We always hope that our workshops propel our artists forward in their careers, so we were thrilled when participant Rhonda Holberton told us, “This was by far the most transformative day I’ve experienced. I will leave today with such a different perspective on my practice and goals. It’s like looking up and realizing there is a sky.” Our thanks to Tequila Herradura, Southern Exposure and our wonderful workshop leaders for making these kinds of experiences possible for artists nationwide! Continue reading
Ela Troyano teaches a Spanish-language workshop at BetaLocal in San Juan, Puerto Rico in 2012
We’re so pleased to announce that the Arts & Science Council of Charlotte & ArtSi will be co-hosting their first Spanish-languge Professional Development Workshop in Charlotte, NC, this May. The Arts & Science Council of Charlotte first hosted a Creative Capital workshop in 2007. Since then, participants in Charlotte have referred to the knowledge shared at our workshops as “well rounded, articulate, truly helpful information,” and we can’t wait to teach more of that useful advice to the Latino community in Charlotte, NC.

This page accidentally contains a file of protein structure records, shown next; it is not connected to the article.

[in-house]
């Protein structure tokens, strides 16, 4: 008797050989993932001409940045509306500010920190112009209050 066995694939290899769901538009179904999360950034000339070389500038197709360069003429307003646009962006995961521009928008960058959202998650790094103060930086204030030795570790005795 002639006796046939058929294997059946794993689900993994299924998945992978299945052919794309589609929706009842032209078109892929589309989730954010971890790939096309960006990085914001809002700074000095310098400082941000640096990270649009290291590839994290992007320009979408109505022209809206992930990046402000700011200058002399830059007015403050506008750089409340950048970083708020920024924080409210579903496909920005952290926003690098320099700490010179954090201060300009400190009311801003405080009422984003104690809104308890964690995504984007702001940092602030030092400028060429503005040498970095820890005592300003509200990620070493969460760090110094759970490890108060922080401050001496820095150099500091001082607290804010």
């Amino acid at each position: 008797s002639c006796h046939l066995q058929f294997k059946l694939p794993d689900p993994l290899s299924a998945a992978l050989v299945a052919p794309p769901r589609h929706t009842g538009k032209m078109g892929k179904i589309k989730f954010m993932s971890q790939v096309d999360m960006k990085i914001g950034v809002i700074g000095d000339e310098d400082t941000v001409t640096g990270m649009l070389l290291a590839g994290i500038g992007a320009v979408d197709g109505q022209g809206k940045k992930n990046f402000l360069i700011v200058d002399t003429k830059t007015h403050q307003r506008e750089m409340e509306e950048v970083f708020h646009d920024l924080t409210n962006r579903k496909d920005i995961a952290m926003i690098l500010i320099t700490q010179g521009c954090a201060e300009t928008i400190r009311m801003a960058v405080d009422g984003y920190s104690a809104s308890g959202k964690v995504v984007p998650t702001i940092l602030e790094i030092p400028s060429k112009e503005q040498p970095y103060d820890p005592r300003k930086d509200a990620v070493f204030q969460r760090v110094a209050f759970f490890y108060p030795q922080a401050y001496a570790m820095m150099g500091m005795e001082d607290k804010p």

On March 1st, Creative Capital Artists Matt Moore and Sam Van Aken spoke at TEDxManhattan: Changing The Way We Eat. Watch their talks below!
Moore is a fourth generation family farmer, working artist and food activist. Moore farms outside of Phoenix, Arizona, and exhibits his video and installation artwork internationally. Through these practices, he addresses issues of ecological, cultural and economical sustainability and the potential loss of small independent farms. In the video above, he presents his Creative Capital Project The Digital Farm Collective, in which he collects and shares images of the most important daily process of agriculture—the growth of our produce.